Liberation wrapper lets Japanese women open wide

Freshness Burger, a national burger chain in Japan, came up with an innovative way to convince reluctant female customers to take a great big bite of the chain’s biggest burger. For Japanese women, having a small and modest mouth – “ochobo” – is regarded as attractive, and having a large, open mouth in public is regarded as “ugly” and “rude”. It’s considered good manners to cover one’s mouth when women need to open up wide. Enter the Liberation Wrapper – and it worked – boosting sales of that big burger by 213% compared to the previous month’s sales after introduction at Freshness Burger.

A grateful hat tip to Sociological Images for this unique cultural marketing example.

Miss Representation: how women are portrayed in the media


The documentary Miss Representation by actor and filmmaker Jennifer Siebel Newsom premiered at the 2011 Sundance Film Festival last year. This film explores how the media’s misrepresentations of women have led to the under-representation of women in positions of power and influence. Millions of people have watched and responded to this film so far, but as Jennifer herself observes:

“More than the numbers, it’s the individual stories of action which are especially poignant. From the mother in New York who successfully lobbied Mayor Bloomberg to have a pornographic advertisement removed from her child’s bus stop, to the high school youth who started a ‘MissRep’ club to discuss sexism in the media with her classmates, we have been reminded again and again of the power of one individual having courage and using her or his voice to stand up to injustice.”

Find out about bringing this 90-minute documentary film to a classroom near you.

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“Fotoshop by Adobé” – all you need to look like a supermodel

Perhaps the reason I don’t look like a young and gorgeous size-2 supermodel is that I just do not use enough pro-pixel intensifying fauxtanical hydro-jargon microbead extract on my skin. You, too, can encourage your insecurities in a relentless search for entirely unrealistic beauty standards by learning about Fotoshop by Adobé – as described in this beauty product industry parody from filmmaker Jesse Rosten.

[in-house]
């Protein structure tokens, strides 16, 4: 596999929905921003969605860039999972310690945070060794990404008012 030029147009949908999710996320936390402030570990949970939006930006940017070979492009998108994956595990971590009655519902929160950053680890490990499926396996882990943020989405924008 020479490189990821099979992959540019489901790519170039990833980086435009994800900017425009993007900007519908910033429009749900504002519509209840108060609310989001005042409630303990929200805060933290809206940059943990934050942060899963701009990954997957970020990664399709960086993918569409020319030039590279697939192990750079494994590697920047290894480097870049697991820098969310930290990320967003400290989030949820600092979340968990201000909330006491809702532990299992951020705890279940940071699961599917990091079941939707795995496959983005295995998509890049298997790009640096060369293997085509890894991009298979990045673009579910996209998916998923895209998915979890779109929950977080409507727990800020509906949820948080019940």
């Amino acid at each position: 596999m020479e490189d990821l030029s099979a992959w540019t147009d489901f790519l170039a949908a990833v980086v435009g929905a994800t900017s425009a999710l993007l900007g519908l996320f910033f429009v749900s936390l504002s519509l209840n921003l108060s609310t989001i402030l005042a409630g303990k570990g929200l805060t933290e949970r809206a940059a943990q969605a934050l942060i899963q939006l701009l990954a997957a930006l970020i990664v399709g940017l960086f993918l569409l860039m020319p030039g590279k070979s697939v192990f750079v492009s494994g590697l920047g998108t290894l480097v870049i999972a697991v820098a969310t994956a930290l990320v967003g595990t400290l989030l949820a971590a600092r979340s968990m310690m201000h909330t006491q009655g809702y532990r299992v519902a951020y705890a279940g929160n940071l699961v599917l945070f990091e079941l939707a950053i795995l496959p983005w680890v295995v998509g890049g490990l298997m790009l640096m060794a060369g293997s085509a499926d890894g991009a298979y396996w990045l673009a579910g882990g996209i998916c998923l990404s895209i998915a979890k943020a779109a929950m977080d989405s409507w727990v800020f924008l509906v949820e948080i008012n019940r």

© 2012 Fotoshop by Adobé from Jesse Rosten on Vimeo.

If we’re beautiful just the way we are, why do those Dove ‘Real Beauty’ ads tell us we need to buy their skin firming creams?

It was a truly brilliant stroke of marketing genius, this Dove Campaign for Real Beauty. Over the past five years, this ad campaign flogs Dove’s skin firming products by using real women instead of professional size-two models in its advertising. The ‘real’ women in the ads range in age from 22 to 96, and cover a variety of sizes.

According to a press release from Dove’s parent company, Unilever:

“Through this global initiative, Dove has boldly defied society’s traditional images, and celebrated the beauty of women of different shape, size, colour and age because the brand believes this can widen the definition of beauty.”

Call me cynical, but I suspect that what the brand actually believes is that this campaign would sell a big whack of Dove skin firming products.

Dove strategically targeted a demographic of women who are tired of those stick-thin supermodels who just make us feel frumpy and dumpy by comparison. And this innovative strategy worked. Within six months of the campaign launch, European sales of Dove’s skin firming products increased by 700%.  The campaign’s 2004 sales topped $1 billion in its first year.

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